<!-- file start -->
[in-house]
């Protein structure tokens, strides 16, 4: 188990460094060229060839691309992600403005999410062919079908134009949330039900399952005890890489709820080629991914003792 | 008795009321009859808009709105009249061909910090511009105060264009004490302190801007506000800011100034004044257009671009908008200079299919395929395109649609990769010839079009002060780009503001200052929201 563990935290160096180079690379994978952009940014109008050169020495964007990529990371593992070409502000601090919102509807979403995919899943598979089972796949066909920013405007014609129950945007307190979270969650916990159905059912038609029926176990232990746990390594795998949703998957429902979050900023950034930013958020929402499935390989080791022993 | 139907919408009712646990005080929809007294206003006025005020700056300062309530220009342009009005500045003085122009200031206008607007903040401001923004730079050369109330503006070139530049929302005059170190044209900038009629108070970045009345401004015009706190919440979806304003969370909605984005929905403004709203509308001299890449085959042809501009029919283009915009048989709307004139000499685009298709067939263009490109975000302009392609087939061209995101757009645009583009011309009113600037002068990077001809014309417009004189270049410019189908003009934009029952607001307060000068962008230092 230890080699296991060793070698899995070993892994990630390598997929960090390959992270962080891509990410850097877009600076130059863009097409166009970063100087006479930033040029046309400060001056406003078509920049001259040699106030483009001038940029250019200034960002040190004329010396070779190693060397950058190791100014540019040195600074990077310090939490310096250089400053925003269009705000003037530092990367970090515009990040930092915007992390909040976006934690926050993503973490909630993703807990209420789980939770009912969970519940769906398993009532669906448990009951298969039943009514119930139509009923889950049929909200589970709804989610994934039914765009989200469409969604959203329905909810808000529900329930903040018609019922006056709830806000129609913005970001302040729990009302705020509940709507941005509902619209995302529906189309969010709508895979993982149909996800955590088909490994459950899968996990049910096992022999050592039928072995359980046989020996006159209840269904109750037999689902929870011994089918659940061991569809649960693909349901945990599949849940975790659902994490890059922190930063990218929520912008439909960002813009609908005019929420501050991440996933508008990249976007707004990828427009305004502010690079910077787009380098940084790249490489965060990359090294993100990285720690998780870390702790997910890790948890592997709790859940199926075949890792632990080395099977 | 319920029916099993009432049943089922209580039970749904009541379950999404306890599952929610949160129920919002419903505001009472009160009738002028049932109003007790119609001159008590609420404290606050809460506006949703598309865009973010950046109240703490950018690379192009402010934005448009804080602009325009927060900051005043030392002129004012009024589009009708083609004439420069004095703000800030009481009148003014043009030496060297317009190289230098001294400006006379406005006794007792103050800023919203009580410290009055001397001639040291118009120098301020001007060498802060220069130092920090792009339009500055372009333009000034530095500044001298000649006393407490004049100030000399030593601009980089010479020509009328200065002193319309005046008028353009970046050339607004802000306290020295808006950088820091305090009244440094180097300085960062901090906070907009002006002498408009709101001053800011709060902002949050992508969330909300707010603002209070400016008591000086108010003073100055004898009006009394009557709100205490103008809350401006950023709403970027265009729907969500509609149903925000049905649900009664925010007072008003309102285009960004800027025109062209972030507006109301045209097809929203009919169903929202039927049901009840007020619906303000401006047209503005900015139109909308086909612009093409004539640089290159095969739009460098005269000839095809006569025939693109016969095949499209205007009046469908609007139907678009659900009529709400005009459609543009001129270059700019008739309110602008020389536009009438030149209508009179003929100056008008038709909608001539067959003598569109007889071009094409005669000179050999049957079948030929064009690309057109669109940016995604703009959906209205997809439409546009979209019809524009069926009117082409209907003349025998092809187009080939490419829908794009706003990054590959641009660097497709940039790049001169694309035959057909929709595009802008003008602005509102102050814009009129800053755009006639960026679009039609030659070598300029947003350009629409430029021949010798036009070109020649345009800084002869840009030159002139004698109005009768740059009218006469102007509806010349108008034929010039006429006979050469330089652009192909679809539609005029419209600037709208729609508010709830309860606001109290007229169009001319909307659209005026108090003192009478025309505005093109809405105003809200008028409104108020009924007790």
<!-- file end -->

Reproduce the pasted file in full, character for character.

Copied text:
[in-house]
């Protein structure tokens, strides 16, 4: 188990460094060229060839691309992600403005999410062919079908134009949330039900399952005890890489709820080629991914003792 | 008795009321009859808009709105009249061909910090511009105060264009004490302190801007506000800011100034004044257009671009908008200079299919395929395109649609990769010839079009002060780009503001200052929201 563990935290160096180079690379994978952009940014109008050169020495964007990529990371593992070409502000601090919102509807979403995919899943598979089972796949066909920013405007014609129950945007307190979270969650916990159905059912038609029926176990232990746990390594795998949703998957429902979050900023950034930013958020929402499935390989080791022993 | 139907919408009712646990005080929809007294206003006025005020700056300062309530220009342009009005500045003085122009200031206008607007903040401001923004730079050369109330503006070139530049929302005059170190044209900038009629108070970045009345401004015009706190919440979806304003969370909605984005929905403004709203509308001299890449085959042809501009029919283009915009048989709307004139000499685009298709067939263009490109975000302009392609087939061209995101757009645009583009011309009113600037002068990077001809014309417009004189270049410019189908003009934009029952607001307060000068962008230092 230890080699296991060793070698899995070993892994990630390598997929960090390959992270962080891509990410850097877009600076130059863009097409166009970063100087006479930033040029046309400060001056406003078509920049001259040699106030483009001038940029250019200034960002040190004329010396070779190693060397950058190791100014540019040195600074990077310090939490310096250089400053925003269009705000003037530092990367970090515009990040930092915007992390909040976006934690926050993503973490909630993703807990209420789980939770009912969970519940769906398993009532669906448990009951298969039943009514119930139509009923889950049929909200589970709804989610994934039914765009989200469409969604959203329905909810808000529900329930903040018609019922006056709830806000129609913005970001302040729990009302705020509940709507941005509902619209995302529906189309969010709508895979993982149909996800955590088909490994459950899968996990049910096992022999050592039928072995359980046989020996006159209840269904109750037999689902929870011994089918659940061991569809649960693909349901945990599949849940975790659902994490890059922190930063990218929520912008439909960002813009609908005019929420501050991440996933508008990249976007707004990828427009305004502010690079910077787009380098940084790249490489965060990359090294993100990285720690998780870390702790997910890790948890592997709790859940199926075949890792632990080395099977 | 319920029916099993009432049943089922209580039970749904009541379950999404306890599952929610949160129920919002419903505001009472009160009738002028049932109003007790119609001159008590609420404290606050809460506006949703598309865009973010950046109240703490950018690379192009402010934005448009804080602009325009927060900051005043030392002129004012009024589009009708083609004439420069004095703000800030009481009148003014043009030496060297317009190289230098001294400006006379406005006794007792103050800023919203009580410290009055001397001639040291118009120098301020001007060498802060220069130092920090792009339009500055372009333009000034530095500044001298000649006393407490004049100030000399030593601009980089010479020509009328200065002193319309005046008028353009970046050339607004802000306290020295808006950088820091305090009244440094180097300085960062901090906070907009002006002498408009709101001053800011709060902002949050992508969330909300707010603002209070400016008591000086108010003073100055004898009006009394009557709100205490103008809350401006950023709403970027265009729907969500509609149903925000049905649900009664925010007072008003309102285009960004800027025109062209972030507006109301045209097809929203009919169903929202039927049901009840007020619906303000401006047209503005900015139109909308086909612009093409004539640089290159095969739009460098005269000839095809006569025939693109016969095949499209205007009046469908609007139907678009659900009529709400005009459609543009001129270059700019008739309110602008020389536009009438030149209508009179003929100056008008038709909608001539067959003598569109007889071009094409005669000179050999049957079948030929064009690309057109669109940016995604703009959906209205997809439409546009979209019809524009069926009117082409209907003349025998092809187009080939490419829908794009706003990054590959641009660097497709940039790049001169694309035959057909929709595009802008003008602005509102102050814009009129800053755009006639960026679009039609030659070598300029947003350009629409430029021949010798036009070109020649345009800084002869840009030159002139004698109005009768740059009218006469102007509806010349108008034929010039006429006979050469330089652009192909679809539609005029419209600037709208729609508010709830309860606001109290007229169009001319909307659209005026108090003192009478025309505005093109809405105003809200008028409104108020009924007790």